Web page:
The United Nations (UN), African Union (AU), Oxfam and other developmental organisations have urged governments in the Economic Community of West African States (ECOWAS) to enact laws and policies that would enhance women participation in agricultural development.
They were speaking at a two-day conference on “Promoting Gender Equality in Agricultural Land Investments in Africa”, organised by the International Institute for Sustainable Development (IISD), Oxfam, ECOWAS Parliament and Food and Agriculture Organisation (FAO).
They unanimously agreed that laws and policies that are targeted at empowering women, particularly in the ownership of land, which is a major factor in agriculture, would go a long way in fast-tracking development in Africa.
According to the representative of the Food and Agriculture of the UN Tacko Ndiaye, despite the widespread recognition of women’s contributions to food security and nutrition in their household and communities, they have continued to be discriminated against.
“Compared to their male counterparts, they have less secure access to productive resources, employment opportunities, markets, and rural services. Their land rights continue to be neglected,” she said.
Delivering a keynote address, Oxfam International Regional Director, Adama Coulibaly, said that the recent increase in the acquisition of large parcels of land for agricultural investments in Africa has posed a new challenge.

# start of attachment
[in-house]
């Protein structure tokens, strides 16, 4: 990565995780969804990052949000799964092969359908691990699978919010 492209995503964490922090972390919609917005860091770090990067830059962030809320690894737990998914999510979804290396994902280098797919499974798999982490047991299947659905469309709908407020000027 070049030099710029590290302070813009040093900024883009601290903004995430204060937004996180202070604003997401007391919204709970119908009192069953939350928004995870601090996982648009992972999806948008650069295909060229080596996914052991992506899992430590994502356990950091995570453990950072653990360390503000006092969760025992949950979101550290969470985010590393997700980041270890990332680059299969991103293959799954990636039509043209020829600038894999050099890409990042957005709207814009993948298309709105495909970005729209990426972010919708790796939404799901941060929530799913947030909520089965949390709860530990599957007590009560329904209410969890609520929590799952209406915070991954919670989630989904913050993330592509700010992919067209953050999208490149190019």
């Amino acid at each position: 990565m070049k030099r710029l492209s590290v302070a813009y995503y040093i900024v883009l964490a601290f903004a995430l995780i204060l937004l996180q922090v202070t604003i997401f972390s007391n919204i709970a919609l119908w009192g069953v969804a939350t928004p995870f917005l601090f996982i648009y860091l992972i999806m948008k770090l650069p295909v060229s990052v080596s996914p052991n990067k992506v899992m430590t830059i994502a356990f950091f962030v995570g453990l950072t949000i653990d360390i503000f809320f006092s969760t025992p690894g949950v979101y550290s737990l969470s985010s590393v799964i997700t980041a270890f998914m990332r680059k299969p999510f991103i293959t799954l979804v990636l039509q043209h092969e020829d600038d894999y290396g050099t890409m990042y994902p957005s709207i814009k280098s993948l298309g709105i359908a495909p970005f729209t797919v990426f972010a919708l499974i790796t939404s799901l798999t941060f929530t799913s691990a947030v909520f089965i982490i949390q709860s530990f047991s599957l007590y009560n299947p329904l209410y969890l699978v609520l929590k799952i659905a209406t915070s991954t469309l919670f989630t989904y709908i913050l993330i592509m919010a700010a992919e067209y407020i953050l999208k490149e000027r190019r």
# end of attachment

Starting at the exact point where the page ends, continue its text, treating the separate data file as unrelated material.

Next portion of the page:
According to him communities, families are being alienated from their lands without adequate compensation while small-holder farmers who are mainly women are highly marginalized.
He said, “In most of our countries, women’s tenure right tends to be more insecure, with fewer parcels of land documented in their names. Due to lack of legal ownership, women in most communities have been disadvantaged where private companies acquire and compensate ‘legal’ landowners by virtue of documents of ownership.”
On his part the Speaker of the ECOWAS Parliament, Moustapha Cesse Lo, said that the Parliament was synergizing with development partners as part of the effort to enhance women’s participation in agricultural investment in Africa and that targeting female producers in agriculture would help to boost agricultural practice in the community, hence, the need to address under-development of women in agriculture.